Faculty as Scholars

F&M Faculty Members are highly productive scholars as well as dedicated teachers.  At the Faculty Center, we offer programming to support our faculty in their ongoing pursuit of the advancement of knowledge through research and other scholarly activities. 

"We do research because we have ideas that need to be tested. We propose new models or ways of thinking, while obtaining data or observations in support of or to refute our hypotheses. We pursue new ideas through inspiration and collaboration and when we engage students in our pursuit, we get to deepen and share our enthusiasm."
—Jennifer L. Morford, Professor of Chemistry

  • Associate Professor Jennifer Morford chose F&M in part because of the student-faculty collaborative opportunities.
  • F&M students (from left) Katherine Kistler, Crystal Good and Kate Meyers have been working with Professor Hess on making a molecule to treat a rare disease.
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"Professors who are actively engaged in pursuing questions in their field are constantly reminded of why they became interested in the first place. You’re able to bring students into a subject if you’re actively engaged in asking questions about it."

—Joel Eigen, Charles A. Dana Professor of Sociology

  • Joel Eigen, Franklin & Marshall's Charles A. Dana Professor of Sociology, heads to Australia this summer as part of his one-year National Endowment of the Humanities fellowship to teach and complete 30 years of research on crime and mental illness. (Photo by Melissa Hess)
Supporting Faculty Scholarship  
  • Office of Collge Grants Location
Office of College Grants 

F&M Faculty receive institutional support for their scholarly endeavors in a variety of ways.  The Office of College Grants, including a dedicated Director of Faculty Grants, is available to  help faculty garner funding for their creative and scholarly pursuits.  The Faculty Center is pleased to partner with the Office of College Grants to provide programs such as Fiscal Grant Management, NEH Faculty Grants,  and Fellowships and Planned Leaves. 

Please see our calendar for upcoming events.

Writing Retreat

The Faculty Center sponsors a Writing Retreat  at the end of each semester.  On one of the student reading days, faculty members are invited to gather for a structured day of quiet work.  Participants begin the retreat by defining individual goals and then set to work, with agreed upon times for conversation/snack breaks and meals.  

"I was so productive, I was surprised how helpful it was to be in a room of people working.  I thought I might be distracted, but I was not at all." 

Resources such as goal setting worksheets, tips for effective writing, style guides and ideas to combat writer's block are available, as well as the camaraderie and support of colleagues.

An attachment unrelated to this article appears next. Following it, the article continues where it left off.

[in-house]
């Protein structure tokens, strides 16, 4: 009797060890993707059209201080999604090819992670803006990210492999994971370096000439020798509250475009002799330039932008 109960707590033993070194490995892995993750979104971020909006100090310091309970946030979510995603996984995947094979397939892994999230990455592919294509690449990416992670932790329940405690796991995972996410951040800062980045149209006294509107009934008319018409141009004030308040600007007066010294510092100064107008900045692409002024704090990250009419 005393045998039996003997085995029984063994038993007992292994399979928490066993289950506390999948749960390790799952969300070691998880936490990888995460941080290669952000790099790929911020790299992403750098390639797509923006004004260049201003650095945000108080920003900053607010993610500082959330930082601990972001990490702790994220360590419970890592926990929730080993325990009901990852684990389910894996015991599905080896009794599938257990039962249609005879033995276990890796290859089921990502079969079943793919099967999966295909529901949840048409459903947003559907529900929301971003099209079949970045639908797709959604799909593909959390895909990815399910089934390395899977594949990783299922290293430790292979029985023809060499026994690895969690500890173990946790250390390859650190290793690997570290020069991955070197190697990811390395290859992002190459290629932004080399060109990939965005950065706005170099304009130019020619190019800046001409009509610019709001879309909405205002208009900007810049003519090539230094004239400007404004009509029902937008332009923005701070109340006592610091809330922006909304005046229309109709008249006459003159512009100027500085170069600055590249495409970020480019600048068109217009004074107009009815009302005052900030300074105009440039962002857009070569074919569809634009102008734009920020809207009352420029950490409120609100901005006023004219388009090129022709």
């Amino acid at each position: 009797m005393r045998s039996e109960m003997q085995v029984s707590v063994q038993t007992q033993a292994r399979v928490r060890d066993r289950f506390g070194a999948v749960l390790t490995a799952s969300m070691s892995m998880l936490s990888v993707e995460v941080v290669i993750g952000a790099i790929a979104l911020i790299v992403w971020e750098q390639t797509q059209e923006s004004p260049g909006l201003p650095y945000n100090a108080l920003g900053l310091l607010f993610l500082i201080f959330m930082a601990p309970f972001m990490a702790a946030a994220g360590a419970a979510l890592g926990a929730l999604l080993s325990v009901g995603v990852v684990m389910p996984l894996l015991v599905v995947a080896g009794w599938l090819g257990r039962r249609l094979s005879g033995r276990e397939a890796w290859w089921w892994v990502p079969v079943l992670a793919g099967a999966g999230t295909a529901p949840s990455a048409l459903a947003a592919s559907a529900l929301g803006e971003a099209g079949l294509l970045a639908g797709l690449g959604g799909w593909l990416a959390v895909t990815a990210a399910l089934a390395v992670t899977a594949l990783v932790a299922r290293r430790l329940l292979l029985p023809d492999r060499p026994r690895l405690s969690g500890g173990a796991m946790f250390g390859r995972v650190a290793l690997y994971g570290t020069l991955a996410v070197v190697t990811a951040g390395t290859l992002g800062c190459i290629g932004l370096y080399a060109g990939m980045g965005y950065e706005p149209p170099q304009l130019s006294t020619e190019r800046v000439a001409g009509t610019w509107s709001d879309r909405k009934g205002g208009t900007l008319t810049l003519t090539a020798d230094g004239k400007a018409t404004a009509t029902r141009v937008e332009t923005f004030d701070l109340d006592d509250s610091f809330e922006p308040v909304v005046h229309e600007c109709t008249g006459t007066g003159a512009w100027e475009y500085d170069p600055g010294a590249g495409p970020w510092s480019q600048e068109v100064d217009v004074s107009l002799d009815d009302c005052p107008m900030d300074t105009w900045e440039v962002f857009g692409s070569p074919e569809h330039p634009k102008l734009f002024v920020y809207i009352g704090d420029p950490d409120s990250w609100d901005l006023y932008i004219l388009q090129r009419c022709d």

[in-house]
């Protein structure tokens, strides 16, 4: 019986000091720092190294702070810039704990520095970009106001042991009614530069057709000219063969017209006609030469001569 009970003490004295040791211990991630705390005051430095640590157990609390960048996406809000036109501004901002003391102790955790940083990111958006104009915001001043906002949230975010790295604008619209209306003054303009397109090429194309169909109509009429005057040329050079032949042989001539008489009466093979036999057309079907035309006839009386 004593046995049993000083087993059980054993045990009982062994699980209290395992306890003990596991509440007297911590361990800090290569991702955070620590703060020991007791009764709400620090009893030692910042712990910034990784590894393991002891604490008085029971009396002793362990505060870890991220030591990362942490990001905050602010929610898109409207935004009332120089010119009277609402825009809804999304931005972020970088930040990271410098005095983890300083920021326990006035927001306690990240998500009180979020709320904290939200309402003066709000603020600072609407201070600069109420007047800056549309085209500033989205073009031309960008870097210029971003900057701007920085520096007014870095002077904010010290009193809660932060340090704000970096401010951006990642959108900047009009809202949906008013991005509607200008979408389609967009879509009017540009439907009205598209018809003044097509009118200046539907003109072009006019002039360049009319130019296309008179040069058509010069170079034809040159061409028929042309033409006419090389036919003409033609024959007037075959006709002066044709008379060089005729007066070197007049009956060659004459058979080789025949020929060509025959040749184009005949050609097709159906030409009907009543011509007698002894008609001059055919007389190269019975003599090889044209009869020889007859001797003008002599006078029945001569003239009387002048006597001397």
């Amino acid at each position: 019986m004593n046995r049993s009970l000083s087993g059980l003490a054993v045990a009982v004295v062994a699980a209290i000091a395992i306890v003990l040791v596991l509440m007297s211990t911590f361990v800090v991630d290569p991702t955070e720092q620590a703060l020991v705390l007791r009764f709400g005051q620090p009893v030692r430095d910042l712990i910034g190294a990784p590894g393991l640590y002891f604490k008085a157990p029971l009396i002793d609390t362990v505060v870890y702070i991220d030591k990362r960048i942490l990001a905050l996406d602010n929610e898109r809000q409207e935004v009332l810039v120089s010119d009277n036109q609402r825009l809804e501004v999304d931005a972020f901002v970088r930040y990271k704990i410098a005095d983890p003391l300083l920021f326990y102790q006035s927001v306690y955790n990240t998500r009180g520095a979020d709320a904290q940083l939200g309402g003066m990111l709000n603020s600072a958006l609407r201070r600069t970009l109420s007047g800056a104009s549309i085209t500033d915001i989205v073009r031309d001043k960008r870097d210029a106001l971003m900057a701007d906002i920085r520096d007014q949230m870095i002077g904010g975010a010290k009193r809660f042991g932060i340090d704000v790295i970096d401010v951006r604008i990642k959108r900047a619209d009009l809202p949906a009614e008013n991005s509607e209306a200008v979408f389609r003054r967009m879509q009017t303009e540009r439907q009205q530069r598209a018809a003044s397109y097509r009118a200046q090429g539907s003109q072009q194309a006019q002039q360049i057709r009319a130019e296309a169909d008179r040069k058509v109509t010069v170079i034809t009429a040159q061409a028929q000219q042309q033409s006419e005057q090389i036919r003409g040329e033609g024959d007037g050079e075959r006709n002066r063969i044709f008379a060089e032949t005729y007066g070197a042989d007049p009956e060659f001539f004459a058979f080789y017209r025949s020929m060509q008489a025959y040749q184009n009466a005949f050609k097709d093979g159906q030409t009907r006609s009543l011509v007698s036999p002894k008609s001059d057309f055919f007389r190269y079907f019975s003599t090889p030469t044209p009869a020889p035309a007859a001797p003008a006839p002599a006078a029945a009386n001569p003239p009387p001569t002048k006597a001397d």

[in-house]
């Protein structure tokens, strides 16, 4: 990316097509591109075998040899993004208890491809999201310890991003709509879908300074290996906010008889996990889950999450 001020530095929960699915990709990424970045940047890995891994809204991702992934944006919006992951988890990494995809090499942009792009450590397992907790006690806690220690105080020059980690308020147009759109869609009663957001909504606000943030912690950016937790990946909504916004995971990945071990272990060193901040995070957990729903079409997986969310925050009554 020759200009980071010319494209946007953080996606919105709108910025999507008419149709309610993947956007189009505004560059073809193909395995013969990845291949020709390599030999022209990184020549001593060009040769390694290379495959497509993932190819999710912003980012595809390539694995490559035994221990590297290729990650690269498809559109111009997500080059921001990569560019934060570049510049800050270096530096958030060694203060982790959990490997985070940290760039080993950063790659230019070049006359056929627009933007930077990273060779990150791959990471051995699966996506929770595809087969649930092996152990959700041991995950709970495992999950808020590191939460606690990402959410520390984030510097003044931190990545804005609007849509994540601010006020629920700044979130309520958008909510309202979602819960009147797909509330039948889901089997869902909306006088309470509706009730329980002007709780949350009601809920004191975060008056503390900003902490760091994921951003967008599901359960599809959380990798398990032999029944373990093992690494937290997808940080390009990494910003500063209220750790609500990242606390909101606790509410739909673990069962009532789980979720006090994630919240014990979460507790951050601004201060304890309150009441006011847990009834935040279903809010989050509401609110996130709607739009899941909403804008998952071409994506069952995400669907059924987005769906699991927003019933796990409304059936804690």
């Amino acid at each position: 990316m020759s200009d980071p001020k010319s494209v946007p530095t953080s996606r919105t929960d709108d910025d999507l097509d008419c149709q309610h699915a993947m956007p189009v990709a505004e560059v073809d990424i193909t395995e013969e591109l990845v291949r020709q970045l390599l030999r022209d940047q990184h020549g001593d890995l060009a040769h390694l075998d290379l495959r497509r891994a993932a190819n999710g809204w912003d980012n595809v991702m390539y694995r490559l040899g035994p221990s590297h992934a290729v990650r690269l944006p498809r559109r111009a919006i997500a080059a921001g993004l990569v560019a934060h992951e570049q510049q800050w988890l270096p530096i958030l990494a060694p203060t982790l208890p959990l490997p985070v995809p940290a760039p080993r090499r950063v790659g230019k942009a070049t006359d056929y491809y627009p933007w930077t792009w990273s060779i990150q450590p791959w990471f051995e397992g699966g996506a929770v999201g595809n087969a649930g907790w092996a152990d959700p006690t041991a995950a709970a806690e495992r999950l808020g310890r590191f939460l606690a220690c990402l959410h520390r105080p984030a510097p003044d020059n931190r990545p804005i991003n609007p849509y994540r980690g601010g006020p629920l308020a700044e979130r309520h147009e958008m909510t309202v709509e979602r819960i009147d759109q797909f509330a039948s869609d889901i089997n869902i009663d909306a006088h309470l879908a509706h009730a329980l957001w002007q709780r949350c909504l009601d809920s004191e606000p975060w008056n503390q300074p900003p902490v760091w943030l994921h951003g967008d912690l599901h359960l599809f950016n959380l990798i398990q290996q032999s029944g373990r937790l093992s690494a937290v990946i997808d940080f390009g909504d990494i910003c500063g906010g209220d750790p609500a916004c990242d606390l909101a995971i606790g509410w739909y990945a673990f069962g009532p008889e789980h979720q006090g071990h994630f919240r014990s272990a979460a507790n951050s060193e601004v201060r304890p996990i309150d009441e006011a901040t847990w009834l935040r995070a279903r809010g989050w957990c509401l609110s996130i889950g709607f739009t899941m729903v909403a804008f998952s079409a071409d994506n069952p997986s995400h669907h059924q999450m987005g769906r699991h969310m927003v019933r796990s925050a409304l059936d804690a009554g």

"The presence of colleagues was a comforting form of community." 

Structured Scholarship Writing Circles

The Faculty Center facilitates the creation of Faculty Structured Scholarship Writing Circles. 

Structured Scholarship Writing Circles seek to sustain faculty research and writing, by offering support and encouraging accountability. Although Structured Scholarship Writing Circles are particularly useful for early-career faculty, they are open to all members of the faculty. The Faculty Center proposes two different models: 

1) Accountability Structured Scholarship / Writing Circle. In this model, a group of three-four faculty meets regularly once a week or twice a month for about an hour. Each member describes her research goals for the past week/fortnight, indicates whether or not she has met them, and sets additional goals for the following period. Because in this type of group, members of the circle do not read each other’s work, membership may be diverse. Some circles of this type have found that a system of rewards for achieving one’s goals is very helpful.

2) Traditional Structured Scholarship / Writing Circle. In this model, a group of three-four faculty members meets once a month to read and provide feedback on each other’s work. Members of the circle will presumably be from similar academic disciplines. Because this model requires a more substantial time commitment on the members’ part, the Faculty Center offers a small stipend to faculty participants. 

The two models follow a similar protocol, in so far as they require confidentiality (e.g. members will not discuss the content of other members’ work or the progress they made on their writing and research outside the circle) and a long-term commitment. 

Whether the membership of your Structured Scholarship Writing Circle is already clear in your mind, or you need help to find others to work with, the Faculty Center will offer support. Additionally, the Faculty Center will provide a comfortable space for your group meetings. 

Post-Sabbatical Research Talks

  • Emily Marshall (SOC) presenting Post-Sabbatical Research Talk in the Faculty Center

Intended to welcome colleagues back from sabbaticals and junior faculty leaves and provide faculty the opportunity to engage in intellectual exchanges across disciplinary boundaries. Post-Sabbatical Research Talks are hour-long panel discussions that consist of several faculty members who share the highlights of their research as well as offer retrospective insight for colleagues planning their research leaves.  F&M has a long-standing tradition and culture of excellence in scholarly productivity and faculty research. Post-Sabbatical Research Talks supports and enlivens this culture by enabling faculty to share the fruits of their scholarship with one another. Check our calendar to see the current schedule of talks.